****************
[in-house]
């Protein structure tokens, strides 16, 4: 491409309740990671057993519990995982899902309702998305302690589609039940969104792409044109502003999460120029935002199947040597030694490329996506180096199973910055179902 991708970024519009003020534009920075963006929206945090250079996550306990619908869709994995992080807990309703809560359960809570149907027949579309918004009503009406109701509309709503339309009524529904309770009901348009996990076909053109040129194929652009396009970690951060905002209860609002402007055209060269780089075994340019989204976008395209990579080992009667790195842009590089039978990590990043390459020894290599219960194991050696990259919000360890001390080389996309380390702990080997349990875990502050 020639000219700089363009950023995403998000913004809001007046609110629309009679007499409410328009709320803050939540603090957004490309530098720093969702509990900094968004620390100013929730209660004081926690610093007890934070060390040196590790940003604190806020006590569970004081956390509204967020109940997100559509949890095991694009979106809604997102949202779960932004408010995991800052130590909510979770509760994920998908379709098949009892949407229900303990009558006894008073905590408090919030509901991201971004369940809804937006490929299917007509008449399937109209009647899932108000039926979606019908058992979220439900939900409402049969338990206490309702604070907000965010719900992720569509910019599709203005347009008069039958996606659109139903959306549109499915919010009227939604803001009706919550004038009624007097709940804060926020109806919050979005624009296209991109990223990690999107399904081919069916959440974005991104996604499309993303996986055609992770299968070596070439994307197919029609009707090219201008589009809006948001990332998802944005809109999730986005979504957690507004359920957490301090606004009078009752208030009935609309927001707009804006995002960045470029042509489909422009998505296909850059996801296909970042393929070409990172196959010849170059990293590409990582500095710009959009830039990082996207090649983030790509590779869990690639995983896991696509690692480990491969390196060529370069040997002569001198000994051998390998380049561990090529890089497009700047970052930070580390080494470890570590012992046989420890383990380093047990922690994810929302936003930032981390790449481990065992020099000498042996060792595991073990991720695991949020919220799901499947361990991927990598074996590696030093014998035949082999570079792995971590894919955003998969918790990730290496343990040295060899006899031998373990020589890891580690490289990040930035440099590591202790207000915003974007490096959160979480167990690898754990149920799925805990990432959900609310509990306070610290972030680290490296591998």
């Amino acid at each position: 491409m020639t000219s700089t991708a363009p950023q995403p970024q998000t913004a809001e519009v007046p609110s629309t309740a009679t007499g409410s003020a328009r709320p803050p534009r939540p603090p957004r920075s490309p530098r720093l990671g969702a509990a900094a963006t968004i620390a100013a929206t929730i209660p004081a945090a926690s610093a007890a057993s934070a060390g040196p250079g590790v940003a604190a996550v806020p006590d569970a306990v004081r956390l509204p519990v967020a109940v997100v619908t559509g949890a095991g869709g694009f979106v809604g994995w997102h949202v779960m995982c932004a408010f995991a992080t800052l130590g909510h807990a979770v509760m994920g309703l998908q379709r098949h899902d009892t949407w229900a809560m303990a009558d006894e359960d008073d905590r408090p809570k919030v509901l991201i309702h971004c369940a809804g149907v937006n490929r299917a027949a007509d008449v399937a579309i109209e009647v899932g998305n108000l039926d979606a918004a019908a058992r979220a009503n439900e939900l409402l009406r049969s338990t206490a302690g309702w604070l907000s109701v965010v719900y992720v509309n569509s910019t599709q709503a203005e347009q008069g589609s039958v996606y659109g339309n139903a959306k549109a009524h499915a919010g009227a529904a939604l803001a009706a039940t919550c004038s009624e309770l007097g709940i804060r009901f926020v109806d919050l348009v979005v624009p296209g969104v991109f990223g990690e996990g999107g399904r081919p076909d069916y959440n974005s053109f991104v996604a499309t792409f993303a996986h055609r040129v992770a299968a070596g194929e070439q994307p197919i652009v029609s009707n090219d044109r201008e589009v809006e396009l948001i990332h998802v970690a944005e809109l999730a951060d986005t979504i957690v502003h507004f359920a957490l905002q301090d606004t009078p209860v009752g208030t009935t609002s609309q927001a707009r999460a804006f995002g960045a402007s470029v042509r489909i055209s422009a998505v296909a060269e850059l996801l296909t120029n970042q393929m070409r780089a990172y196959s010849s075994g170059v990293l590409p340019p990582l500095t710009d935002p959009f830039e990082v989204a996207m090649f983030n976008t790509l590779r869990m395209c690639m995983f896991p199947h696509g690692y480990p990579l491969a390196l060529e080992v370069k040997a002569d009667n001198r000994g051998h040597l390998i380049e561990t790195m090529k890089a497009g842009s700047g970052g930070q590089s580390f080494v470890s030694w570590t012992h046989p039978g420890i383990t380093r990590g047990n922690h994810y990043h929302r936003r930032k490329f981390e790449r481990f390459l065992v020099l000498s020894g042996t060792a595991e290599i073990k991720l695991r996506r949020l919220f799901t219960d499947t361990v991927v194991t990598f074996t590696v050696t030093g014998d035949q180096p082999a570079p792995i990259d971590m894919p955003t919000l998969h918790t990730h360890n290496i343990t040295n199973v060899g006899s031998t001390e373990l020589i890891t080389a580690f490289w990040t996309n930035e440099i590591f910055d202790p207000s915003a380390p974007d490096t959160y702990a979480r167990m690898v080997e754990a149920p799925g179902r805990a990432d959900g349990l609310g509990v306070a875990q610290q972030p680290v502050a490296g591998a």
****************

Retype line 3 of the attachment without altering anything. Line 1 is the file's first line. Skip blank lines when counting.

């Amino acid at each position: 491409m020639t000219s700089t991708a363009p950023q995403p970024q998000t913004a809001e519009v007046p609110s629309t309740a009679t007499g409410s003020a328009r709320p803050p534009r939540p603090p957004r920075s490309p530098r720093l990671g969702a509990a900094a963006t968004i620390a100013a929206t929730i209660p004081a945090a926690s610093a007890a057993s934070a060390g040196p250079g590790v940003a604190a996550v806020p006590d569970a306990v004081r956390l509204p519990v967020a109940v997100v619908t559509g949890a095991g869709g694009f979106v809604g994995w997102h949202v779960m995982c932004a408010f995991a992080t800052l130590g909510h807990a979770v509760m994920g309703l998908q379709r098949h899902d009892t949407w229900a809560m303990a009558d006894e359960d008073d905590r408090p809570k919030v509901l991201i309702h971004c369940a809804g149907v937006n490929r299917a027949a007509d008449v399937a579309i109209e009647v899932g998305n108000l039926d979606a918004a019908a058992r979220a009503n439900e939900l409402l009406r049969s338990t206490a302690g309702w604070l907000s109701v965010v719900y992720v509309n569509s910019t599709q709503a203005e347009q008069g589609s039958v996606y659109g339309n139903a959306k549109a009524h499915a919010g009227a529904a939604l803001a009706a039940t919550c004038s009624e309770l007097g709940i804060r009901f926020v109806d919050l348009v979005v624009p296209g969104v991109f990223g990690e996990g999107g399904r081919p076909d069916y959440n974005s053109f991104v996604a499309t792409f993303a996986h055609r040129v992770a299968a070596g194929e070439q994307p197919i652009v029609s009707n090219d044109r201008e589009v809006e396009l948001i990332h998802v970690a944005e809109l999730a951060d986005t979504i957690v502003h507004f359920a957490l905002q301090d606004t009078p209860v009752g208030t009935t609002s609309q927001a707009r999460a804006f995002g960045a402007s470029v042509r489909i055209s422009a998505v296909a060269e850059l996801l296909t120029n970042q393929m070409r780089a990172y196959s010849s075994g170059v990293l590409p340019p990582l500095t710009d935002p959009f830039e990082v989204a996207m090649f983030n976008t790509l590779r869990m395209c690639m995983f896991p199947h696509g690692y480990p990579l491969a390196l060529e080992v370069k040997a002569d009667n001198r000994g051998h040597l390998i380049e561990t790195m090529k890089a497009g842009s700047g970052g930070q590089s580390f080494v470890s030694w570590t012992h046989p039978g420890i383990t380093r990590g047990n922690h994810y990043h929302r936003r930032k490329f981390e790449r481990f390459l065992v020099l000498s020894g042996t060792a595991e290599i073990k991720l695991r996506r949020l919220f799901t219960d499947t361990v991927v194991t990598f074996t590696v050696t030093g014998d035949q180096p082999a570079p792995i990259d971590m894919p955003t919000l998969h918790t990730h360890n290496i343990t040295n199973v060899g006899s031998t001390e373990l020589i890891t080389a580690f490289w990040t996309n930035e440099i590591f910055d202790p207000s915003a380390p974007d490096t959160y702990a979480r167990m690898v080997e754990a149920p799925g179902r805990a990432d959900g349990l609310g509990v306070a875990q610290q972030p680290v502050a490296g591998a």